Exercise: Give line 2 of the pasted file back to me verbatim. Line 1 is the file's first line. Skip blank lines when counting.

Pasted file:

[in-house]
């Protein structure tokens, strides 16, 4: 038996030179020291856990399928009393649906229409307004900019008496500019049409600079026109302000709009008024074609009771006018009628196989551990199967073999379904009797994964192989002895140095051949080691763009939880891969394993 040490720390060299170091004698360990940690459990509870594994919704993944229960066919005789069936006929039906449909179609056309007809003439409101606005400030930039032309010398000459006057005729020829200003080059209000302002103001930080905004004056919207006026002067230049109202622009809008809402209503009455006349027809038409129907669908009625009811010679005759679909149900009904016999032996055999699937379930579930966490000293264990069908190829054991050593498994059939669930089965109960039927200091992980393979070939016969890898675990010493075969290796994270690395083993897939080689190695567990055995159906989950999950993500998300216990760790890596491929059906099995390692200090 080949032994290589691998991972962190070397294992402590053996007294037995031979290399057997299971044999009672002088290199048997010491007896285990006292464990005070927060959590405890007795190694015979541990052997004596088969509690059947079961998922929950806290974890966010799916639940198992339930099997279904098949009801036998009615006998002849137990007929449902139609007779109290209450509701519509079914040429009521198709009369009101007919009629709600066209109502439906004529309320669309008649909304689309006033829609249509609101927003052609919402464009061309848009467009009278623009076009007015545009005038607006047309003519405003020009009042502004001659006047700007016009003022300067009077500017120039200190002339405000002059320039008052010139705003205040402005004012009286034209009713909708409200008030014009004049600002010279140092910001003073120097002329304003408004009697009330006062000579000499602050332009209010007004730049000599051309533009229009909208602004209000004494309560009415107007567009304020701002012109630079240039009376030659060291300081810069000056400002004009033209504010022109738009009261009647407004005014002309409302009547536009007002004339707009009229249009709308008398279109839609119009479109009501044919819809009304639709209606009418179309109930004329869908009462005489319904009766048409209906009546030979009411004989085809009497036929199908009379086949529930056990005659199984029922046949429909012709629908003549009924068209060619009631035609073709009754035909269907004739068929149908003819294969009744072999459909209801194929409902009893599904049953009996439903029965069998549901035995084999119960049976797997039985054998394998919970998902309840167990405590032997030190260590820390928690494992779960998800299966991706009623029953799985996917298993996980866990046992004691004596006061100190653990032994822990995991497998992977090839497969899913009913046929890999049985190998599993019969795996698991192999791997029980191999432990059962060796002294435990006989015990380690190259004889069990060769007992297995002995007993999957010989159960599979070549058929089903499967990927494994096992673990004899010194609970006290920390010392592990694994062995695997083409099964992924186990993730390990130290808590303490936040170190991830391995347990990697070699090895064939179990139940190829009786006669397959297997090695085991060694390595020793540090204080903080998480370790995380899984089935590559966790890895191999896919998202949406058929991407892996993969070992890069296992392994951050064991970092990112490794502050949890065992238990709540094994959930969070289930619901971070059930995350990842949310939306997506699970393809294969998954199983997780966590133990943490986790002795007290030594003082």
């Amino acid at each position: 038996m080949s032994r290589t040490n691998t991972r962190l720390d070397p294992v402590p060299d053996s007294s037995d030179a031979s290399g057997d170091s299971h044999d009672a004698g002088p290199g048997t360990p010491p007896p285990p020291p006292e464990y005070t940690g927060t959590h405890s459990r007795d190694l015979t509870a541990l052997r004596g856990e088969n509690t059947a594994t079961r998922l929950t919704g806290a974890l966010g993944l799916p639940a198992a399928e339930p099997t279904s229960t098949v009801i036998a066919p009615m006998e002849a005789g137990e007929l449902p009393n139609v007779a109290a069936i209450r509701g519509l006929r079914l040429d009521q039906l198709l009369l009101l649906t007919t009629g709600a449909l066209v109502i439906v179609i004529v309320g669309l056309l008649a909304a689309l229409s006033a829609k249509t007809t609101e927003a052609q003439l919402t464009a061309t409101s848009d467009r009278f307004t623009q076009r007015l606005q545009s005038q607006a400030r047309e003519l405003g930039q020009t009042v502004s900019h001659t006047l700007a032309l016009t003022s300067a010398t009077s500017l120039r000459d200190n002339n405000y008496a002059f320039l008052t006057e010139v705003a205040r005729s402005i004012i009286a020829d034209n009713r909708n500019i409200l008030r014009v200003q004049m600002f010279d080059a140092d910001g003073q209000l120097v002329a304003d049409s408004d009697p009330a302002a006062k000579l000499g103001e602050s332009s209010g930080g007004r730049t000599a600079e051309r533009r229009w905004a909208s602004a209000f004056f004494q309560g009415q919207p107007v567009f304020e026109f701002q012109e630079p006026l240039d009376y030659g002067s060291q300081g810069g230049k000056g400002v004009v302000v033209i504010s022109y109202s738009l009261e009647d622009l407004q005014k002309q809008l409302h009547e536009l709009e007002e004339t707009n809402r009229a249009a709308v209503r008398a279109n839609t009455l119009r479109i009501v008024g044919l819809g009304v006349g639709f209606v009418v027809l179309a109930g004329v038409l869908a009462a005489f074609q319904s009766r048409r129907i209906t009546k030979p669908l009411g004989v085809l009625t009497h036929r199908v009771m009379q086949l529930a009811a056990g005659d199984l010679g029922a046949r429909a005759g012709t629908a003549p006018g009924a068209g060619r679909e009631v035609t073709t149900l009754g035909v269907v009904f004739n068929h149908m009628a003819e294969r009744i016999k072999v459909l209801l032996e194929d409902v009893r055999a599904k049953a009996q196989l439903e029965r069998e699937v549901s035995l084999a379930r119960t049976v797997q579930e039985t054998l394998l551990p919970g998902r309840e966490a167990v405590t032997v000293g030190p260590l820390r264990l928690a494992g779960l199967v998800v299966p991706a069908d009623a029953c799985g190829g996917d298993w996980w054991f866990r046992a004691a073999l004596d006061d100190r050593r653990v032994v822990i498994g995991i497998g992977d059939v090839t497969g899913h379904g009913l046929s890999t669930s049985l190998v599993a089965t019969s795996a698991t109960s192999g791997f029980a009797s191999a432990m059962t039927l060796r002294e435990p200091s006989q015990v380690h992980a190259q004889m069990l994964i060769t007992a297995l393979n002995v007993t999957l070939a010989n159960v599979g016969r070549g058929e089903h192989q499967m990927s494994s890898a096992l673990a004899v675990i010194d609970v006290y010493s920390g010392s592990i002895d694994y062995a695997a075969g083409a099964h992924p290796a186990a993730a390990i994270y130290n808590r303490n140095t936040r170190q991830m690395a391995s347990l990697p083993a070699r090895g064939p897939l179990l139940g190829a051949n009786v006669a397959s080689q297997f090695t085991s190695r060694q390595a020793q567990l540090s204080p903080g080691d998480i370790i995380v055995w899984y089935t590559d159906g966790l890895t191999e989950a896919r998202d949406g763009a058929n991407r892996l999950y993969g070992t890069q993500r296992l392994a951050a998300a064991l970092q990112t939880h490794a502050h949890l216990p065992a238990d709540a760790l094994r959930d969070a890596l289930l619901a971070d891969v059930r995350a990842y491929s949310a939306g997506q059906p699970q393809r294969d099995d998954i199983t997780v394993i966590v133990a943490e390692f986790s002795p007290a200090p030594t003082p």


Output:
């Protein structure tokens, strides 16, 4: 038996030179020291856990399928009393649906229409307004900019008496500019049409600079026109302000709009008024074609009771006018009628196989551990199967073999379904009797994964192989002895140095051949080691763009939880891969394993 040490720390060299170091004698360990940690459990509870594994919704993944229960066919005789069936006929039906449909179609056309007809003439409101606005400030930039032309010398000459006057005729020829200003080059209000302002103001930080905004004056919207006026002067230049109202622009809008809402209503009455006349027809038409129907669908009625009811010679005759679909149900009904016999032996055999699937379930579930966490000293264990069908190829054991050593498994059939669930089965109960039927200091992980393979070939016969890898675990010493075969290796994270690395083993897939080689190695567990055995159906989950999950993500998300216990760790890596491929059906099995390692200090 080949032994290589691998991972962190070397294992402590053996007294037995031979290399057997299971044999009672002088290199048997010491007896285990006292464990005070927060959590405890007795190694015979541990052997004596088969509690059947079961998922929950806290974890966010799916639940198992339930099997279904098949009801036998009615006998002849137990007929449902139609007779109290209450509701519509079914040429009521198709009369009101007919009629709600066209109502439906004529309320669309008649909304689309006033829609249509609101927003052609919402464009061309848009467009009278623009076009007015545009005038607006047309003519405003020009009042502004001659006047700007016009003022300067009077500017120039200190002339405000002059320039008052010139705003205040402005004012009286034209009713909708409200008030014009004049600002010279140092910001003073120097002329304003408004009697009330006062000579000499602050332009209010007004730049000599051309533009229009909208602004209000004494309560009415107007567009304020701002012109630079240039009376030659060291300081810069000056400002004009033209504010022109738009009261009647407004005014002309409302009547536009007002004339707009009229249009709308008398279109839609119009479109009501044919819809009304639709209606009418179309109930004329869908009462005489319904009766048409209906009546030979009411004989085809009497036929199908009379086949529930056990005659199984029922046949429909012709629908003549009924068209060619009631035609073709009754035909269907004739068929149908003819294969009744072999459909209801194929409902009893599904049953009996439903029965069998549901035995084999119960049976797997039985054998394998919970998902309840167990405590032997030190260590820390928690494992779960998800299966991706009623029953799985996917298993996980866990046992004691004596006061100190653990032994822990995991497998992977090839497969899913009913046929890999049985190998599993019969795996698991192999791997029980191999432990059962060796002294435990006989015990380690190259004889069990060769007992297995002995007993999957010989159960599979070549058929089903499967990927494994096992673990004899010194609970006290920390010392592990694994062995695997083409099964992924186990993730390990130290808590303490936040170190991830391995347990990697070699090895064939179990139940190829009786006669397959297997090695085991060694390595020793540090204080903080998480370790995380899984089935590559966790890895191999896919998202949406058929991407892996993969070992890069296992392994951050064991970092990112490794502050949890065992238990709540094994959930969070289930619901971070059930995350990842949310939306997506699970393809294969998954199983997780966590133990943490986790002795007290030594003082």